From the Braver Institute
I have said that before, and I am sure that I will say it again. I like it because it allows me to easily keep in touch with my friends and family, most of whom live far away. We can keep tabs on one another via status posts. It is easy for me to let everyone know what I am up to, and it is easy for them to let me and the rest of their friends know what they are up to, all in one convenient place.
Facebook is also a place where people post innocuous statements about what they are having for lunch, how much unbearable drama is in their life, or how their precious little brat finished eighth place in the delinquent home talent show. That is the kind of thing I expect to see there, and while it may be silly, it doesn’t bother me.
A long time ago, about ten years or so, we used to get something called mail. It was delivered to a box outside of your home or at the end of your driveway. The mail was used for delivery of a few pieces of desired correspondence, and a whole lot of undesired stuff, or what we called junk mail. Junk mail was the analog version of what is now called “spam” in the digital world.
Occasionally in this junk mail you might receive what was known as a chain letter. The chain letter would have been sent to you by one of your well-meaning friends who was worried about breaking the chain because the chain letter itself claimed that bad things would happen to anyone who did not help perpetuate the chain.
Everything, it seems, has been affected by the internet and chain letters are no exception. They continue to exist nicely in the world of email. The transition to a digital format for chain letters was an easy one. All a person needed to do was forward the letter instead of going through the hassle of addressing envelopes and buying stamps. Of course chain letters have also made the jump into the world of social media and they pop up from time to time on Facebook as chain posts.
Chain posts are annoying but I can ignore them, I guess.
People also repost things to make them feel better about themselves. For some reason they feel compelled to make their status a statement that they copied from someone else’s status because the closing sentence challenged them to do so, i.e. “make this your status if you love puppies.”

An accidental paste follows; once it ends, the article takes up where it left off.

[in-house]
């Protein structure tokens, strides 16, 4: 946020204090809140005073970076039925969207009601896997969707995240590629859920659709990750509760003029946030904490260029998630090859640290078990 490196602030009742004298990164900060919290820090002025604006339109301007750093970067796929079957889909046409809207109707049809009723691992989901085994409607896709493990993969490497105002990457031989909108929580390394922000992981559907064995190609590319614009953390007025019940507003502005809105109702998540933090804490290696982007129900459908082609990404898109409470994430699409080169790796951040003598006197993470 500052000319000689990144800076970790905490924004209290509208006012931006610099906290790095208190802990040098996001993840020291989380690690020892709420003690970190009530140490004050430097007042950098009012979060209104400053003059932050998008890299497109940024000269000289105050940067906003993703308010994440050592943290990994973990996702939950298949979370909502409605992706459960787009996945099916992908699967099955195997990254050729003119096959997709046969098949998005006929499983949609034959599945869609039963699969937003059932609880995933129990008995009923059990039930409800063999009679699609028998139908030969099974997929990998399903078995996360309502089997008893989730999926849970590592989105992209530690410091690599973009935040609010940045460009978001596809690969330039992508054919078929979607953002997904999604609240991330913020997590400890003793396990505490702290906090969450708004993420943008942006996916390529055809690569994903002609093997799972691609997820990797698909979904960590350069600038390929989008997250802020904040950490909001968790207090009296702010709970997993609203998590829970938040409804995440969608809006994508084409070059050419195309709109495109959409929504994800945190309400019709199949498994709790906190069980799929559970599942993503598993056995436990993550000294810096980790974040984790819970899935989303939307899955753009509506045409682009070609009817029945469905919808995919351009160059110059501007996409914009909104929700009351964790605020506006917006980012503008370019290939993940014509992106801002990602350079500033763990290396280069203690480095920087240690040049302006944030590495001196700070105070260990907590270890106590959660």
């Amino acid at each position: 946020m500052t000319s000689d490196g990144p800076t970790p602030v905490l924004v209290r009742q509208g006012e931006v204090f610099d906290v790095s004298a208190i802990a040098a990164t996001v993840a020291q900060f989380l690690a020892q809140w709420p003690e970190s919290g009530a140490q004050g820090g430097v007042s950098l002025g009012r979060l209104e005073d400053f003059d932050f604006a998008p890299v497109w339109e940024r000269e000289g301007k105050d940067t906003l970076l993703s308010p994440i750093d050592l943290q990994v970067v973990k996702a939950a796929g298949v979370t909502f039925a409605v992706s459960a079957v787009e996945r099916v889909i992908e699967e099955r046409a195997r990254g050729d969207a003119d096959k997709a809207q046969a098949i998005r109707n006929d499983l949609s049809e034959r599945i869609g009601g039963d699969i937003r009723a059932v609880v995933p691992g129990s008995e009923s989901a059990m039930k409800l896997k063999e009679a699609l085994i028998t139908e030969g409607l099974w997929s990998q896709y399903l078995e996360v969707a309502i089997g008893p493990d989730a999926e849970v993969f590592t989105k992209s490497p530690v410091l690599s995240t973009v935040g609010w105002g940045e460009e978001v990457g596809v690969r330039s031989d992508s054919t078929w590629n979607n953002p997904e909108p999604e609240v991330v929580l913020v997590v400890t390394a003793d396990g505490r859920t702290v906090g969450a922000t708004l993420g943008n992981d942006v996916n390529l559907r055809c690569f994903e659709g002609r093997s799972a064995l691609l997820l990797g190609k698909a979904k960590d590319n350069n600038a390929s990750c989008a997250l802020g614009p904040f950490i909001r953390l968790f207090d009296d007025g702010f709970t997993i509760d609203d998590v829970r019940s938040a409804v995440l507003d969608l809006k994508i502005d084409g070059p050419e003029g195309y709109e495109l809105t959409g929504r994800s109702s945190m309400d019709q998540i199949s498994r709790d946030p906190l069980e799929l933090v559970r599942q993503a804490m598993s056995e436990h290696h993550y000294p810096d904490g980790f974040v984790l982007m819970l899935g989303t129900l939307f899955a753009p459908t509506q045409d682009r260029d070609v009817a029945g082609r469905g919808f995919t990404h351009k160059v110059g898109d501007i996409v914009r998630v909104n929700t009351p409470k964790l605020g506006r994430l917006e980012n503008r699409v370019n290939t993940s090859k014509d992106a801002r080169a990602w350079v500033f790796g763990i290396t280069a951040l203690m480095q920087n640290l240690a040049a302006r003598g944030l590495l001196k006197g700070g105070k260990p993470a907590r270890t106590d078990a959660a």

Other versions of this very thing are along the line of “repost if you hate bubonic plague,” “repost if you support our troops,” “repost if you are religious,” “repost if you are a good (insert political affiliation here).”
I get the impression that these people feel that if they read the post and don’t repost it, everyone will think that they hate puppies, our soldiers, God, pizza, apple pie, America, and that they are anarchists who wish disease of all sorts on mankind.
Reposted status updates are irritating, and they frequently make me insane, but I can almost see why people do it.
The stuff that really gets to me though is when people repost or “share” things that they have found elsewhere on Facebook, without checking the validity of what they are posting.
The other day I was talking with my friend, Jay Ubertech, who made the observation that people, while sitting in front of a machine that allows them access to the most powerful source of information the world has ever known, will repost something that one of their other friends posted about some kind of wonderful event or phenomenon, or a quote that is attributed favorably or unfavorably to some political icon, and just assume it is true by virtue of the fact that someone else posted it on Facebook, without even thinking to use the machine they are sitting in front of with access to the most powerful source of information the world has ever known to check if what they are posting is in fact true.
I could not tell you how many times I have seen posts claiming that this month (whatever month it happens to be) will have 5 Fridays, 5 Thursdays, and 5 Mondays (or whatever combination), and that this only happens once every twenty-five billion years. Or that certain planets will be so close to Earth that it will look like we have two suns, or moons, or whatever.
There are never-ending posts about all of the political pundits and candidates doing terrible things like wanting to send children to prison, and sending the elderly to work camps, and if this person is elected or re-elected we will be a nation of gun-toting socialists who will be taxed to death and have a privatized educational system.
It really gets me that it would take only a few seconds longer to fact-check one of these statements than it would to repost it in the first place.
Maybe that is the very reason that they don’t fact-check. If they took a few extra seconds to factcheck what they are reposting, that would take a few seconds away from their precious chain posts and “I’m a good person” status updates.
I guess Facebook really shows me just how stupid and gullible people can be, and it is unfortunate that some of these people are my friends and relatives. It is embarrassing at times to think I know or am related to these people.
Thinking about what I have just said makes me a little concerned that some of my friends might read this and take great offense. Then again, thinking a little harder about it, I am not really concerned that the people who would be offended would actually read something outside of a Facebook status update.
I hate Facebook.
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Waye Braver can be contacted on Facebook or by e-mail at firstname.lastname@example.org. Visit the Braver Institute at www.braverinsitute.com